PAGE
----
We’ve all had conversations where we could use a fix it. A simple discussion breaks into a disagreement or gets stuck. Past mistakes may get brought up, regretful comments are made and blame is present. No matter who said what, or who “started it” it’s time to focus on a fix it.
Step back, assess the situation, and begin repairing the conversation with a fix it.
Use social awareness to understand what the other person is feeling, look at both sides and come up with a “fix it” statement.
Fix it statements can be a breathe of fresh air
When dealing with a difficult conversation or an unhappy person, offer something to help “fix it”
“I know this is difficult, so how about we give you 50% off your next order with us?”
When Teresa’s men killed a competitors nephew, she offered some value in the form of helping him improve his business and she gave him a bag of cash saying “this is for his family” as a “fix it”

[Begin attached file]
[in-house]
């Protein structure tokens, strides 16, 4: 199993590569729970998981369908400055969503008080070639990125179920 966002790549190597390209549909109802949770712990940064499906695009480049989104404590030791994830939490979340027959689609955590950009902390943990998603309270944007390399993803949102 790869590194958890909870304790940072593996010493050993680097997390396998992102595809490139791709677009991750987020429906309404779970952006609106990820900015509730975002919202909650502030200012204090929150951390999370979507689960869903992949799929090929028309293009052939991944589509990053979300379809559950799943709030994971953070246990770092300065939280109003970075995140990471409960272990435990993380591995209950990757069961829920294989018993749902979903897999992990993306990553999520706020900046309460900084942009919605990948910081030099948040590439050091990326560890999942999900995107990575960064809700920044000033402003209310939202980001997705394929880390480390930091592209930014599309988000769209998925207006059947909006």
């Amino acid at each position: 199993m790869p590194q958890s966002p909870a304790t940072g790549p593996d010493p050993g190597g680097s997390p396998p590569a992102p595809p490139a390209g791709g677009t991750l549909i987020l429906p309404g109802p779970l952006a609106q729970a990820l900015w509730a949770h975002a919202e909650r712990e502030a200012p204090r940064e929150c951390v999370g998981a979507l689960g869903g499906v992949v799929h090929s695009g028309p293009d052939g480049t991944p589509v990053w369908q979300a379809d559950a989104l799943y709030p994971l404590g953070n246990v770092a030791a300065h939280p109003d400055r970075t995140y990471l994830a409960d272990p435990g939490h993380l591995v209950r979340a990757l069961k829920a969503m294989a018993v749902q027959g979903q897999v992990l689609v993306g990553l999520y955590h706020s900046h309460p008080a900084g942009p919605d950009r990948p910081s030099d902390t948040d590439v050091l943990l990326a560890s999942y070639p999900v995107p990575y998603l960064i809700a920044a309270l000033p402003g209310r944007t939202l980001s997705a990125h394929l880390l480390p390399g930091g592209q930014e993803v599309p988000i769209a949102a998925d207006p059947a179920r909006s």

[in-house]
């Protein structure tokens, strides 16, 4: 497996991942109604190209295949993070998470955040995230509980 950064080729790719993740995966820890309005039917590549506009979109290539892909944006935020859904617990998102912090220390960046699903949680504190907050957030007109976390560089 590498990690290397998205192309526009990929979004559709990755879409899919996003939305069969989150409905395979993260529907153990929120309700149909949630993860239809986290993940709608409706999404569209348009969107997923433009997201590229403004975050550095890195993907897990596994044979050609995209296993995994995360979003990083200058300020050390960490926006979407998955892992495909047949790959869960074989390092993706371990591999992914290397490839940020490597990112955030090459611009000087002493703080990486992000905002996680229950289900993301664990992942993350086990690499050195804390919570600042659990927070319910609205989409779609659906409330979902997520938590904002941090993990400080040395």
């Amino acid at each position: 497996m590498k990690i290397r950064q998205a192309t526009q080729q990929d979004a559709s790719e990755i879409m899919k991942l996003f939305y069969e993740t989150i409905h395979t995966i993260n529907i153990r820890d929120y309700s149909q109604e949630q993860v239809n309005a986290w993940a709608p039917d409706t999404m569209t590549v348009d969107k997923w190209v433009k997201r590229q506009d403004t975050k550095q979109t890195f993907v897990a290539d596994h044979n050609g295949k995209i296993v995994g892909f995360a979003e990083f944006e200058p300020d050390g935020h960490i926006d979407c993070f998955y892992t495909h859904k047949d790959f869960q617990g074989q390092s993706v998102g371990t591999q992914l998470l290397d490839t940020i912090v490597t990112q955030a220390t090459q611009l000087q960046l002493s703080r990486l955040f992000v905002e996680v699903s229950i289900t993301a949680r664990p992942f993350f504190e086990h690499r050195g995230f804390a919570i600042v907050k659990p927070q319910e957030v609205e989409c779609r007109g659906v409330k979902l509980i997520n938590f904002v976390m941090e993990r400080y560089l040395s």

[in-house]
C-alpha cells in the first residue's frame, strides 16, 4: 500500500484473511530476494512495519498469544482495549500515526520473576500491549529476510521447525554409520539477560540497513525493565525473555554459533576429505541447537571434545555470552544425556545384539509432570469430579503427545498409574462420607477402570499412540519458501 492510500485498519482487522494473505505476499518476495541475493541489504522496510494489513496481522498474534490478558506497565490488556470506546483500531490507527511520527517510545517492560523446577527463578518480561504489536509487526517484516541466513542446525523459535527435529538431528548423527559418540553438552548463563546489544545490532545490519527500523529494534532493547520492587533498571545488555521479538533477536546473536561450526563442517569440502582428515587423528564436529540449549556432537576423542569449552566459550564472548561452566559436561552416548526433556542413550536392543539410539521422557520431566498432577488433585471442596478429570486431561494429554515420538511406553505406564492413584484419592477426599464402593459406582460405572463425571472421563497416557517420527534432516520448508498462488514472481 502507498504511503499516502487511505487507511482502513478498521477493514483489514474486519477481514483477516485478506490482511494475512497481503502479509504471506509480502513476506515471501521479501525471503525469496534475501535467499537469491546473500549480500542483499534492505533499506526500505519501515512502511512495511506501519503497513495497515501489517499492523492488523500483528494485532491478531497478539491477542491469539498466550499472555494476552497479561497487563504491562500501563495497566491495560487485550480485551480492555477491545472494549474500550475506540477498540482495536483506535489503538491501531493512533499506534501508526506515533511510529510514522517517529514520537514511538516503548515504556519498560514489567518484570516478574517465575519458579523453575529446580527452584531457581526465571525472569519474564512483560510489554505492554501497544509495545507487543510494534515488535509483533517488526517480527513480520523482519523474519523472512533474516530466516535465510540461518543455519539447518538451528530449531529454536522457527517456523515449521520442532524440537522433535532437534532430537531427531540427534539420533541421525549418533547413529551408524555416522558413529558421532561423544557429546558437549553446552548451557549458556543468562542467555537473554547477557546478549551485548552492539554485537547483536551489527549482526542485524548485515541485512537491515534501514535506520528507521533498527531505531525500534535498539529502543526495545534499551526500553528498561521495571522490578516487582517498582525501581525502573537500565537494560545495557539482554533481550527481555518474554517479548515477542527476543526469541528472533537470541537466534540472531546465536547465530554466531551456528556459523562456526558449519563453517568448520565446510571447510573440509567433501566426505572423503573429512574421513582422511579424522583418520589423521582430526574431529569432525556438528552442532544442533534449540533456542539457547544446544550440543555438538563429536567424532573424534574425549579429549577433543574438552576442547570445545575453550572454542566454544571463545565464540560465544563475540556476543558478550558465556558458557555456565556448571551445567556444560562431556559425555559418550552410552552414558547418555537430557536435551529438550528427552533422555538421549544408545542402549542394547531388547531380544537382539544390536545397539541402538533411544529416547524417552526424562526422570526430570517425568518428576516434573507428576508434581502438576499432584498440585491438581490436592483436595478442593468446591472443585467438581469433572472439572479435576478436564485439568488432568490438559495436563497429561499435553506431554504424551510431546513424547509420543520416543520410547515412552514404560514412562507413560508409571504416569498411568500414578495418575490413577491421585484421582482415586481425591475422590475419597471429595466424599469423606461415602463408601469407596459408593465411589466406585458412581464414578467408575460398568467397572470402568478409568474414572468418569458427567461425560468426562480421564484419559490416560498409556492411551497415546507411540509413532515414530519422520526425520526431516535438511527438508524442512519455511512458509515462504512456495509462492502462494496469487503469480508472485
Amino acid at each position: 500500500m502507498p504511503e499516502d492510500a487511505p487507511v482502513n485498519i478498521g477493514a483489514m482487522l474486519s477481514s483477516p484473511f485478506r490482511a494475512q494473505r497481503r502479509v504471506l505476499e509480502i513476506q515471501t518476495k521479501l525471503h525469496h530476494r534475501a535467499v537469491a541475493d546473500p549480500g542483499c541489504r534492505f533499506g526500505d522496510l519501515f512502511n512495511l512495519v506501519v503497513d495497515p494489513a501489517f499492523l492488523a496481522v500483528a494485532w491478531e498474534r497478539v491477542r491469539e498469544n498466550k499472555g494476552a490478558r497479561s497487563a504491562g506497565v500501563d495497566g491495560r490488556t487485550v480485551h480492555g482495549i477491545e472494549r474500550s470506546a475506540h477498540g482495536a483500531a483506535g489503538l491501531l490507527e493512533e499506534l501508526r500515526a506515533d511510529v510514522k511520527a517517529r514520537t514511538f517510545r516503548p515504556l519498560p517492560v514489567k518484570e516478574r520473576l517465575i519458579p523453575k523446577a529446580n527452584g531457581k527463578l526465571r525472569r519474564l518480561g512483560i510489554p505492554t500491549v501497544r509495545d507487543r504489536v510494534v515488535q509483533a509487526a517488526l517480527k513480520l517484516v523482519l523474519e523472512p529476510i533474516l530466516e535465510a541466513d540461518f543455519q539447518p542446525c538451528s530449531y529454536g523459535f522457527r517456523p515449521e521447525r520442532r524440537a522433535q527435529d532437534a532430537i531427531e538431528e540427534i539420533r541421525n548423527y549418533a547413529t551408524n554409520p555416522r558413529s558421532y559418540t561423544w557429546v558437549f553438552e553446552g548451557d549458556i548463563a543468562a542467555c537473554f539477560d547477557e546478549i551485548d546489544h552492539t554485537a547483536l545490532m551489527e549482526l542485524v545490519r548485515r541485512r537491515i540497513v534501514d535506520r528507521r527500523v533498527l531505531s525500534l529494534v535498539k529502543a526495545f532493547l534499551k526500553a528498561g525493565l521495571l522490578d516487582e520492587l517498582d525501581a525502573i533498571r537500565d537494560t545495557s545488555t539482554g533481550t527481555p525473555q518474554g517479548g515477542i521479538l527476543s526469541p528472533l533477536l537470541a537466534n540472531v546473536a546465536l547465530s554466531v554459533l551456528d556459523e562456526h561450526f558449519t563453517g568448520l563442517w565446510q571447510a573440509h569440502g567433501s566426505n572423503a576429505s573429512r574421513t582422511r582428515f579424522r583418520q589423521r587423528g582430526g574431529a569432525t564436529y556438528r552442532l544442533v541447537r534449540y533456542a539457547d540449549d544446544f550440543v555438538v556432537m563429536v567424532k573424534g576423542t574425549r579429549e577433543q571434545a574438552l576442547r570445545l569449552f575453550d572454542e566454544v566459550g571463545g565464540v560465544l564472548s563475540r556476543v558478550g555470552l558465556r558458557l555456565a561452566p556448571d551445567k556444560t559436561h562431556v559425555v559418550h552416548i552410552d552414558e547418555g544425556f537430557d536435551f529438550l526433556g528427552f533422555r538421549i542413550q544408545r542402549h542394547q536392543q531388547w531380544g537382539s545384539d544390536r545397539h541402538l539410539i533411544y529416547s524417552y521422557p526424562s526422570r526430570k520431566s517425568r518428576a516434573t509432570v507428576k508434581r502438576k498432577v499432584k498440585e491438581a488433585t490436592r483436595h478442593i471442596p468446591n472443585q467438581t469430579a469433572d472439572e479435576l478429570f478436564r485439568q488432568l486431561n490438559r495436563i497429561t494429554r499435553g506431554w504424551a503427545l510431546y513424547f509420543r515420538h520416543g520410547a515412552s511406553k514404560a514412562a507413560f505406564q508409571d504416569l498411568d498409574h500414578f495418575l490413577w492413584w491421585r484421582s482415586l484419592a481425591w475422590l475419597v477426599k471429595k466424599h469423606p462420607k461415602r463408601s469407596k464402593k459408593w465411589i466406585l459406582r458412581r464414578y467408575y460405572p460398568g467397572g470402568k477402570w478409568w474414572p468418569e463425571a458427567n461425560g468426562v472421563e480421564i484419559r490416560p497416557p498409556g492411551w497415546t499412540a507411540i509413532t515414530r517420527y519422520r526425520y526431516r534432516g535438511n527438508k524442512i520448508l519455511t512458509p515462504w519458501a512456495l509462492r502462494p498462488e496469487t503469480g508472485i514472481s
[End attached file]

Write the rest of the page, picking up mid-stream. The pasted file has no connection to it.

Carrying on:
Align your intention with your impact.
Think before you speak or act
It’s critical to spot misalignments before you act, so that your actions match your impact with good intentions.
Maybe it’s the wrong time for a joke because it singles out a person specifically and you didn’t realize that, you were just trying to lighten the mood
Maybe you were not understanding what actually motivates your staff and pushing them when they needed a different tone, or space to learn and grow.
make an appropriate and sensitive response
Do a quick analysis
Think of a situation where the impact of what you said or did was not what you intended
Describe the incident, your intentions, your actions and the impact (reactions of others)
Write what you didn’t realize about the situation, fill in hindsight about missed cues, what you learned about yourself
What could you have done differently to keep your intention and impact aligned?
Make your feedback direct and constructive